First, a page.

DES MOINES, Iowa – State Senator Zach Whiting, R-Spirit Lake, announced he would resign from the Iowa Senate effective at noon on Saturday. He accepted a job with a conservative, free market think tank, Texas Public Policy Foundation, located in Austin, Texas.
Whiting, 33, represented Iowa Senate District 1 that includes Lyon, Osceola, Dickinson, Clay, and Palo Alto counties in northwest Iowa.
He is an assistant majority leader and chairs the Labor and Business Relations Committee. His committee work also includes the Commerce, Judiciary, Rules and Administration, and Ways and Means committees. In addition, he is the vice chair of the Transportation, Infrastructure, and Capital Appropriations Subcommittee and vice chair of the Joint Administrative Rules Review Committee.
Whiting also served on the State Government Committee for two years.
“Serving the people of Senate District 1 has been an honor and privilege,” he said. “I am forever grateful for their overwhelming support for me and our strong conservative agenda in the Iowa Senate. I am proud of the votes I have taken to cut taxes, spend within our means, and expand freedom and opportunity for all Iowans.”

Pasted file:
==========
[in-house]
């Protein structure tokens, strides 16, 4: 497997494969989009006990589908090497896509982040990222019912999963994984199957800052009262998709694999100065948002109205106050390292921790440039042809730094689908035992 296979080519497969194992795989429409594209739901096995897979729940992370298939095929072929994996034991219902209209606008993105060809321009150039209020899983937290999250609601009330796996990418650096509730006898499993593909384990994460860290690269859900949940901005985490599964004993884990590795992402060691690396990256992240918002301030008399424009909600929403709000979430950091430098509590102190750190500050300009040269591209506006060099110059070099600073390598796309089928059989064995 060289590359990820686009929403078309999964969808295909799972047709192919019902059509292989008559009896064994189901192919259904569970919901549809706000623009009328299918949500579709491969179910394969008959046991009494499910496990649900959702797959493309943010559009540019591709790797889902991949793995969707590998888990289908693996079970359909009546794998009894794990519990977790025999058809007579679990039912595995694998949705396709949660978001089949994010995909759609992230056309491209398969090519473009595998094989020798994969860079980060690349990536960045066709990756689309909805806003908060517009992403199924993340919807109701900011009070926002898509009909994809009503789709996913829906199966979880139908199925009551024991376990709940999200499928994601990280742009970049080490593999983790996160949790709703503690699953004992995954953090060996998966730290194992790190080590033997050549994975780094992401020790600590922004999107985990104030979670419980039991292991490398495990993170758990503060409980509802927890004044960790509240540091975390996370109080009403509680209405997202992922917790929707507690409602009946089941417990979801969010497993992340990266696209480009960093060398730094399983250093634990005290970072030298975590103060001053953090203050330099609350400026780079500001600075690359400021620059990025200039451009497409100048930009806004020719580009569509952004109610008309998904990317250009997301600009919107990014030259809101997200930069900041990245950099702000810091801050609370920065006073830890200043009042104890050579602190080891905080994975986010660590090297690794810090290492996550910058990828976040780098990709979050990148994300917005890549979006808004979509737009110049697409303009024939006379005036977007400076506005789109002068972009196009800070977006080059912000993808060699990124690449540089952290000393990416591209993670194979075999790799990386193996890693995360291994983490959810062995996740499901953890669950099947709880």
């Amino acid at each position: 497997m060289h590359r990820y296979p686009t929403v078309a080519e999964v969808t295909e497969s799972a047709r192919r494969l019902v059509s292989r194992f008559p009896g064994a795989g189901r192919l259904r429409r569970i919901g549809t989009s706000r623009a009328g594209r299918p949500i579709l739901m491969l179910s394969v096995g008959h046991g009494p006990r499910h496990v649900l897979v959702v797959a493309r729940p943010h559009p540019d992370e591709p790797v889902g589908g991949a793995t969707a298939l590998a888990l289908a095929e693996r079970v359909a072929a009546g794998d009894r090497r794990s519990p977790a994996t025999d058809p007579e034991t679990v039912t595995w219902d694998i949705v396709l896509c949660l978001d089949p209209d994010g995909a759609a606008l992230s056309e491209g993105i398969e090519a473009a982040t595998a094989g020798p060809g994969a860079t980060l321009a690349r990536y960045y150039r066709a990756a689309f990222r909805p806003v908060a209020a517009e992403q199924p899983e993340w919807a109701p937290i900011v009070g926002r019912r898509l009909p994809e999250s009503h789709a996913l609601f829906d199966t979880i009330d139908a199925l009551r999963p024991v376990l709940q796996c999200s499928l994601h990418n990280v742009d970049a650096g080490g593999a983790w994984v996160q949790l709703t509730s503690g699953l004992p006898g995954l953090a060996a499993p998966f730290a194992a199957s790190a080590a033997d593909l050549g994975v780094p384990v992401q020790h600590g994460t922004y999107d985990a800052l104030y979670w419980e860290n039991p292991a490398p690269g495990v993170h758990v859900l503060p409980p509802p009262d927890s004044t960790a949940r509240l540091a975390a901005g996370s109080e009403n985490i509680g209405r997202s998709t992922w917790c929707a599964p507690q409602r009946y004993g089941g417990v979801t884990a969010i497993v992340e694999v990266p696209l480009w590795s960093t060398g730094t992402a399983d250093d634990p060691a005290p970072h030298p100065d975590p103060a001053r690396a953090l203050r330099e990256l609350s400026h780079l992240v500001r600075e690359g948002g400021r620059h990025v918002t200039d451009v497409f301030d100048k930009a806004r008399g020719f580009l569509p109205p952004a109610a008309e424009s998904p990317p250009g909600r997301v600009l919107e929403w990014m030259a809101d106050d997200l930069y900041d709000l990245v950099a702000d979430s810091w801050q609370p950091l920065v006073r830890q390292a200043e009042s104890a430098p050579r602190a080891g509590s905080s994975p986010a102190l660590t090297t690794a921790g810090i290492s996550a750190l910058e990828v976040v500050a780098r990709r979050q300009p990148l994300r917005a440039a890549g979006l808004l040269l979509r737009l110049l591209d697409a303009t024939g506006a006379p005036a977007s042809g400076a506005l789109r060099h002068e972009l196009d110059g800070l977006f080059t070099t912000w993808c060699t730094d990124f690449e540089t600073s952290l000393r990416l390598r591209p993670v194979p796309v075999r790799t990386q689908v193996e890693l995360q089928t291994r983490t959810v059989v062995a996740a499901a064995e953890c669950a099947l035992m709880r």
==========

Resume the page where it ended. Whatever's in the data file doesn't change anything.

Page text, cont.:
“This is a professional opportunity I cannot pass up. I am very excited to join the great team at the Texas Public Policy Foundation and continue to advocate for strong conservative policies,” Whiting added.
He worked as a regional director for former Republican U.S. Rep. Steve King of Kiron until King lost the Republican primary in 2020 to current U.S. Rep. Randy Feenstra of Hull.
Whiting was elected in 2018 after winning a three-way Republican primary and then ran uncontested in the general election.
After redistricting, he was placed in the newly drawn Iowa Senate District 5 that includes Dickison, Palo Alto, Emmet, Kossuth, and Winnebago counties and parts of northern Clay County.
Gov. Kim Reynolds is expected to announce a special election early next week, and state law requires forty days’ notice before a special election can be held on a Tuesday. Therefore, the earliest the special election can be held is December 14.
Whoever is elected will need to run for re-election in 2024 either in the new Iowa Senate District 5 or Iowa Senate Districts 2 or 3, depending on where the incumbent then lives in the current district.